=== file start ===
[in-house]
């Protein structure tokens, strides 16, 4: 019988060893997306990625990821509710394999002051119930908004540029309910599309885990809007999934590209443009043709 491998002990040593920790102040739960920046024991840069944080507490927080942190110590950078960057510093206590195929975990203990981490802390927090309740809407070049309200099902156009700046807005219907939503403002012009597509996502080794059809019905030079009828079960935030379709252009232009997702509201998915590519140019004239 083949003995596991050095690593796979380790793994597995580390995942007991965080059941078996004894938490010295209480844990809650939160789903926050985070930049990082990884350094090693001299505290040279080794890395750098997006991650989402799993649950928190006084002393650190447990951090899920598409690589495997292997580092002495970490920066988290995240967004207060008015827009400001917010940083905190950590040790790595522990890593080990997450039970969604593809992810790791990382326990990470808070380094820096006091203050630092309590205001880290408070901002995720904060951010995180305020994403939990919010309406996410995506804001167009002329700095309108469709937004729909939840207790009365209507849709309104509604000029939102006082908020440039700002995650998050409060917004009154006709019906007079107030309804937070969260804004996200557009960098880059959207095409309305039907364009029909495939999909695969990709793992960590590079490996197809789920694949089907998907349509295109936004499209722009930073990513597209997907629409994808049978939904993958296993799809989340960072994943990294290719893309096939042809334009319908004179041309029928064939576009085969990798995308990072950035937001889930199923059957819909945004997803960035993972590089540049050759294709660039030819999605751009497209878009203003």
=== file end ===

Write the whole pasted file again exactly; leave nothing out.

[in-house]
């Protein structure tokens, strides 16, 4: 019988060893997306990625990821509710394999002051119930908004540029309910599309885990809007999934590209443009043709 491998002990040593920790102040739960920046024991840069944080507490927080942190110590950078960057510093206590195929975990203990981490802390927090309740809407070049309200099902156009700046807005219907939503403002012009597509996502080794059809019905030079009828079960935030379709252009232009997702509201998915590519140019004239 083949003995596991050095690593796979380790793994597995580390995942007991965080059941078996004894938490010295209480844990809650939160789903926050985070930049990082990884350094090693001299505290040279080794890395750098997006991650989402799993649950928190006084002393650190447990951090899920598409690589495997292997580092002495970490920066988290995240967004207060008015827009400001917010940083905190950590040790790595522990890593080990997450039970969604593809992810790791990382326990990470808070380094820096006091203050630092309590205001880290408070901002995720904060951010995180305020994403939990919010309406996410995506804001167009002329700095309108469709937004729909939840207790009365209507849709309104509604000029939102006082908020440039700002995650998050409060917004009154006709019906007079107030309804937070969260804004996200557009960098880059959207095409309305039907364009029909495939999909695969990709793992960590590079490996197809789920694949089907998907349509295109936004499209722009930073990513597209997907629409994808049978939904993958296993799809989340960072994943990294290719893309096939042809334009319908004179041309029928064939576009085969990798995308990072950035937001889930199923059957819909945004997803960035993972590089540049050759294709660039030819999605751009497209878009203003």